Cuban tutors struggle with pay

August 24, 2007

Poverty is driving Cuba's academics to take work as waiters and taxi drivers. Jason Mitchell reports

Many of Cuba's best academics are leaving the profession or are taking second jobs in tourism to supplement their income.

The standard of living in Cuba fell dramatically during the so-called Special Period, which began in 1991 and lasted throughout the 1990s, when Russia was created after the collapse of the former Soviet Union and the new Russian Government stopped the export of heavily subsidised oil and gas to the island.

Critics of the Cuban Government claim that living standards have not recovered since that time; they also say that many academics - along with other professionals - have been forced to take jobs as taxi drivers, waiters, porters or other tourism-related work to earn hard currency.

Juan Clark, a Cuban-born professor emeritus of sociology at Miami-Dade College and author of Cuba: Myth and Reality , said: "Unfortunately, there are many academics who prefer to be waiters because of the chance to get some tips in dollars. Others work in the black market.

"They are academics by day and, if they have a car, for example, work as taxi drivers by night. Some rent out their houses or rooms in their homes to tourists.

"I have even heard of cases of female academics being forced to become prostitutes for foreign tourists," he said.

Junior academics start on salaries of about 400 Cuban pesos (£7.50) a month, while more senior academics can earn 600 Cuban pesos (£11.40) a month.

In many Latin American countries, academics who teach disciplines such as law, medicine or engineering are able to work in the private sector to supplement their income, but this is prohibited in Cuba.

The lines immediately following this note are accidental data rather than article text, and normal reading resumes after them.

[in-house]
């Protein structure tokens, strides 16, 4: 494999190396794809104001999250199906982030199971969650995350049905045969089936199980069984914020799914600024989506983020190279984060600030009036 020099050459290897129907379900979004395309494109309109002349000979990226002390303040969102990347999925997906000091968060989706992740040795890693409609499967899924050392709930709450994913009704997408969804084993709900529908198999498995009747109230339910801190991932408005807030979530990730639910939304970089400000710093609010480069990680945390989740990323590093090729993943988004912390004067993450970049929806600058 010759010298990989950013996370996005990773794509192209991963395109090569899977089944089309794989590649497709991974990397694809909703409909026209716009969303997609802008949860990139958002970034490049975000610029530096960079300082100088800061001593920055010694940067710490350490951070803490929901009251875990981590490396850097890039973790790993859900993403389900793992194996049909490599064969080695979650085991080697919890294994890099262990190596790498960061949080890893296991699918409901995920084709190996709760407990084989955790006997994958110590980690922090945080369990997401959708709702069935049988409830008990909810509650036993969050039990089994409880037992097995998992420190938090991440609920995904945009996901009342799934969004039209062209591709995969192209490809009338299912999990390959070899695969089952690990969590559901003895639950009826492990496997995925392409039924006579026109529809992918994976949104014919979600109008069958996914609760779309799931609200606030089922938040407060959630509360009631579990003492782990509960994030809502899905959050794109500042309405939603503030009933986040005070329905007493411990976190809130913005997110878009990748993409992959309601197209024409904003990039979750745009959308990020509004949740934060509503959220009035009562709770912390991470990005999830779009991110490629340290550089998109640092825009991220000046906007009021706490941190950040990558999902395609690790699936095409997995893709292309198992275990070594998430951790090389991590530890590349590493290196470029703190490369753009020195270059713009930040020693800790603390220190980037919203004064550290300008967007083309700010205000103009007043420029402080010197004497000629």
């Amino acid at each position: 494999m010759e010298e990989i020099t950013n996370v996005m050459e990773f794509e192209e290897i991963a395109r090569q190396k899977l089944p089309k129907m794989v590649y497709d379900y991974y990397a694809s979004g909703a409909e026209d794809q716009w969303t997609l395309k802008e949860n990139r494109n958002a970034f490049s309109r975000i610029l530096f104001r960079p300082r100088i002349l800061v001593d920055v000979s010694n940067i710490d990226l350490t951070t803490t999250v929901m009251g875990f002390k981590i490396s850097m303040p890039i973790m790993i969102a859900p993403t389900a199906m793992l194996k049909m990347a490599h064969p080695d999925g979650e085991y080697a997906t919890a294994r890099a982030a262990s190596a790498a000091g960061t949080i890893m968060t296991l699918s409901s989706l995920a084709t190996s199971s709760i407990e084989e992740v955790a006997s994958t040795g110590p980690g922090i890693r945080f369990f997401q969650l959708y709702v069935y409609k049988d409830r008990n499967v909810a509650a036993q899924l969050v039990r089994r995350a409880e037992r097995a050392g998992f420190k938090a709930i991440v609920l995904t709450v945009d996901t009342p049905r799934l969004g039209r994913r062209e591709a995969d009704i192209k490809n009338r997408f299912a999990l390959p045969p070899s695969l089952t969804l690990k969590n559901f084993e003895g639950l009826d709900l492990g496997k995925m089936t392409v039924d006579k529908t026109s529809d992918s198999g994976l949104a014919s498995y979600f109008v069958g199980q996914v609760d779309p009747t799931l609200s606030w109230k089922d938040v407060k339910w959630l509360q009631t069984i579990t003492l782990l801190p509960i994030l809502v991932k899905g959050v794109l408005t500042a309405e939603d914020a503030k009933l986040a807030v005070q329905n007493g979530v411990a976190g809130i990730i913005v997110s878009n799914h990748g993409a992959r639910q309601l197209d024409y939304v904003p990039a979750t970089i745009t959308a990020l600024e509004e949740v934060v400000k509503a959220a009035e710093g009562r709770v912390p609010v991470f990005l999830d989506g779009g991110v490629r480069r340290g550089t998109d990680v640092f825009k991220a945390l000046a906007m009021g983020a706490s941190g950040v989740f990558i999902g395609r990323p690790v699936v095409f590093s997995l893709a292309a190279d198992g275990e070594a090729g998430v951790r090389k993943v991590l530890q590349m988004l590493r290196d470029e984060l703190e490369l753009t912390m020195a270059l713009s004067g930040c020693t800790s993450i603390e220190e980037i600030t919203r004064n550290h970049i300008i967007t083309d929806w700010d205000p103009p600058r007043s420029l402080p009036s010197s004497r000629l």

They can only work in government departments or state-run agencies, which pay badly.

Ana Lopez, director of the Cuban and Caribbean Studies Institute at Tulane University in New Orleans, said: "The Cuban faculty used to be top notch, but since the Special Period there has been a kind of brain drain.

"Many academics have left the universities and moved into the tourist sector. On the island, you cannot earn enough money to survive by just being a university teacher.

"A large number of the best academics have also left some of the country's top universities, such as the University of Havana, to work in interdisciplinary centres, such as the Centro Juan Marinello in Havana. These are borderline academic institutions that teach Cuban culture and arts to foreign people. They do not teach Cuban nationals."

Traditionally, the island has had one of the best-educated populations in Latin America and the Caribbean. However, standards may have slipped since the Special Period.

According to the Unesco Institute for Statistics, Cuba's gross enrolment for tertiary education of the relevant age cohort was 61.5 per cent in 2005 against 53.6 per cent in 2004. The equivalent 2005 figure for the UK was 59.7 per cent and 82.7 per cent for the US.

Dr Lopez said: "The island's university system has been pretty good. There have been rigorous programmes in the arts, culture and literature. The Cuban Government has invested heavily in engineering and technology, and there is cutting-edge research being undertaken in those disciplines.

"However, with so many leading academics having left the profession, one would presume that the standards of teaching today are not as good as they once were."

Jaime Suchlicki, director of the Institute for Cuban and Cuban-American Studies at the University of Miami, said: "The quality of higher education on the island is fairly good. That was also true in 1959, before the revolution, of course. The University of Havana in particular is excellent.

"However, one must remember that everything in Cuba occurs through an ideological prism. There is not the free flow of information over the internet, for example. The Government puts a number of filters in place - anything political is barred. Not everyone has internet access. There are internet cafes on the island, but they are very expensive to use."

An indication of how isolated most Cuban academics are from the rest of the world is the fact that they are not allowed individual e'mail addresses at their academic institution.

There are departmental e'mail addresses, and only very senior academics have their own addresses.

Many teachers try to get around this by setting up Hotmail, Yahoo or Gmail accounts, although the Cuban Government tries to stop them from doing so.